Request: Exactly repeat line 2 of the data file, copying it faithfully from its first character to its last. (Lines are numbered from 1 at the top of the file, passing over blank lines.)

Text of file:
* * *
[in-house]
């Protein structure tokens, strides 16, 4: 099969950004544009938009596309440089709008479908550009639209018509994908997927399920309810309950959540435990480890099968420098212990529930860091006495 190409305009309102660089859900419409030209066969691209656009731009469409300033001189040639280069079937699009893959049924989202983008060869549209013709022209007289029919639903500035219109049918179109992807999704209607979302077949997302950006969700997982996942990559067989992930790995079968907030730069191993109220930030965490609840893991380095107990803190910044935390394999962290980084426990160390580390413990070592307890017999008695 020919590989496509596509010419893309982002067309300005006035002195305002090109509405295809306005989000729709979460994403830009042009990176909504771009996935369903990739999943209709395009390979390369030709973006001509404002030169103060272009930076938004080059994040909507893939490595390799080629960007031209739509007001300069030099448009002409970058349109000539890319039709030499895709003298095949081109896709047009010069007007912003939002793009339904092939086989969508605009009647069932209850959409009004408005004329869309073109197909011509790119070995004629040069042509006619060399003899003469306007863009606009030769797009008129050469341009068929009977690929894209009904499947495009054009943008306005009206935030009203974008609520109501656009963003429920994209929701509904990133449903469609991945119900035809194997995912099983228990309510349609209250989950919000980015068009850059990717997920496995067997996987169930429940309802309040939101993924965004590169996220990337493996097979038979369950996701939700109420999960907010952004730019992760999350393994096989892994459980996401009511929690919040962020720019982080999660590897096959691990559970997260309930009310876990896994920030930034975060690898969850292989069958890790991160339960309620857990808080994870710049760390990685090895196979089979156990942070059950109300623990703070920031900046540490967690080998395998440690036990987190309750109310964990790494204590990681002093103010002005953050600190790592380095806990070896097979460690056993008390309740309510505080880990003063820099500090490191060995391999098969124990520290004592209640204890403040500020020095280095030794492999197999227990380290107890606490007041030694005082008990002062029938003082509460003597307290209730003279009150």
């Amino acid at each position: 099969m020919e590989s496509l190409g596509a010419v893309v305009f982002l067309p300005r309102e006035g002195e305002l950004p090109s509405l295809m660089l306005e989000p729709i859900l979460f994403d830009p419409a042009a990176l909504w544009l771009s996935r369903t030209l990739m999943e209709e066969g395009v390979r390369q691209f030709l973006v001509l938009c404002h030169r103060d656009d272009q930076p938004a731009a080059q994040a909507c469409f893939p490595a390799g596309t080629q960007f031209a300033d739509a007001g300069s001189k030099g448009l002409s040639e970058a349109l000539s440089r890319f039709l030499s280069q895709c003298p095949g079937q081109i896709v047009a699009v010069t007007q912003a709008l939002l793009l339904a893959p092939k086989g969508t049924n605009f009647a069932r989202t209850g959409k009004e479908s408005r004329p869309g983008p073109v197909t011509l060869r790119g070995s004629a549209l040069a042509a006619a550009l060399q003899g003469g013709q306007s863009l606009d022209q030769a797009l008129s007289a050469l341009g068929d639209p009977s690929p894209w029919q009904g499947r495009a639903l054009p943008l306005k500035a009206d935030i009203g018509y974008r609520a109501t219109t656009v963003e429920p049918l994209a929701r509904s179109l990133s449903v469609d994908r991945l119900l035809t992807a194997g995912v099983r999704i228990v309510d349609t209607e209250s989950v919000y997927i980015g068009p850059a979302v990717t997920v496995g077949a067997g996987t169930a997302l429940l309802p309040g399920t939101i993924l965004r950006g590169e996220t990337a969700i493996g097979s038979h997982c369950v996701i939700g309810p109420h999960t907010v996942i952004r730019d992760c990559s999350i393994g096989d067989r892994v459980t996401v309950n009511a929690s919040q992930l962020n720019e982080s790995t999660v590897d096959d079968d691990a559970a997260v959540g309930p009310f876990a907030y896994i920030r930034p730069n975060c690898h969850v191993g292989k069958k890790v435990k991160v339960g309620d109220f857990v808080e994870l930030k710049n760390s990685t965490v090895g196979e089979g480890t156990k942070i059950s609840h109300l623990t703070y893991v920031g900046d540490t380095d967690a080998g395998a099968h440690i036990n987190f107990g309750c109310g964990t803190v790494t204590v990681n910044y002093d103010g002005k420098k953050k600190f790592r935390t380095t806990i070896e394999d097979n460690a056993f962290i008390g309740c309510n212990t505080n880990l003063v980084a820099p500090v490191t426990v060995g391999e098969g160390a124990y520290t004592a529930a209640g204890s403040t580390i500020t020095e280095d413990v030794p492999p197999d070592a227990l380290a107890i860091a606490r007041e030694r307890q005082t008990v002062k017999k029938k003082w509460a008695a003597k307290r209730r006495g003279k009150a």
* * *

């Protein structure tokens, strides 16, 4: 099969950004544009938009596309440089709008479908550009639209018509994908997927399920309810309950959540435990480890099968420098212990529930860091006495 190409305009309102660089859900419409030209066969691209656009731009469409300033001189040639280069079937699009893959049924989202983008060869549209013709022209007289029919639903500035219109049918179109992807999704209607979302077949997302950006969700997982996942990559067989992930790995079968907030730069191993109220930030965490609840893991380095107990803190910044935390394999962290980084426990160390580390413990070592307890017999008695 020919590989496509596509010419893309982002067309300005006035002195305002090109509405295809306005989000729709979460994403830009042009990176909504771009996935369903990739999943209709395009390979390369030709973006001509404002030169103060272009930076938004080059994040909507893939490595390799080629960007031209739509007001300069030099448009002409970058349109000539890319039709030499895709003298095949081109896709047009010069007007912003939002793009339904092939086989969508605009009647069932209850959409009004408005004329869309073109197909011509790119070995004629040069042509006619060399003899003469306007863009606009030769797009008129050469341009068929009977690929894209009904499947495009054009943008306005009206935030009203974008609520109501656009963003429920994209929701509904990133449903469609991945119900035809194997995912099983228990309510349609209250989950919000980015068009850059990717997920496995067997996987169930429940309802309040939101993924965004590169996220990337493996097979038979369950996701939700109420999960907010952004730019992760999350393994096989892994459980996401009511929690919040962020720019982080999660590897096959691990559970997260309930009310876990896994920030930034975060690898969850292989069958890790991160339960309620857990808080994870710049760390990685090895196979089979156990942070059950109300623990703070920031900046540490967690080998395998440690036990987190309750109310964990790494204590990681002093103010002005953050600190790592380095806990070896097979460690056993008390309740309510505080880990003063820099500090490191060995391999098969124990520290004592209640204890403040500020020095280095030794492999197999227990380290107890606490007041030694005082008990002062029938003082509460003597307290209730003279009150």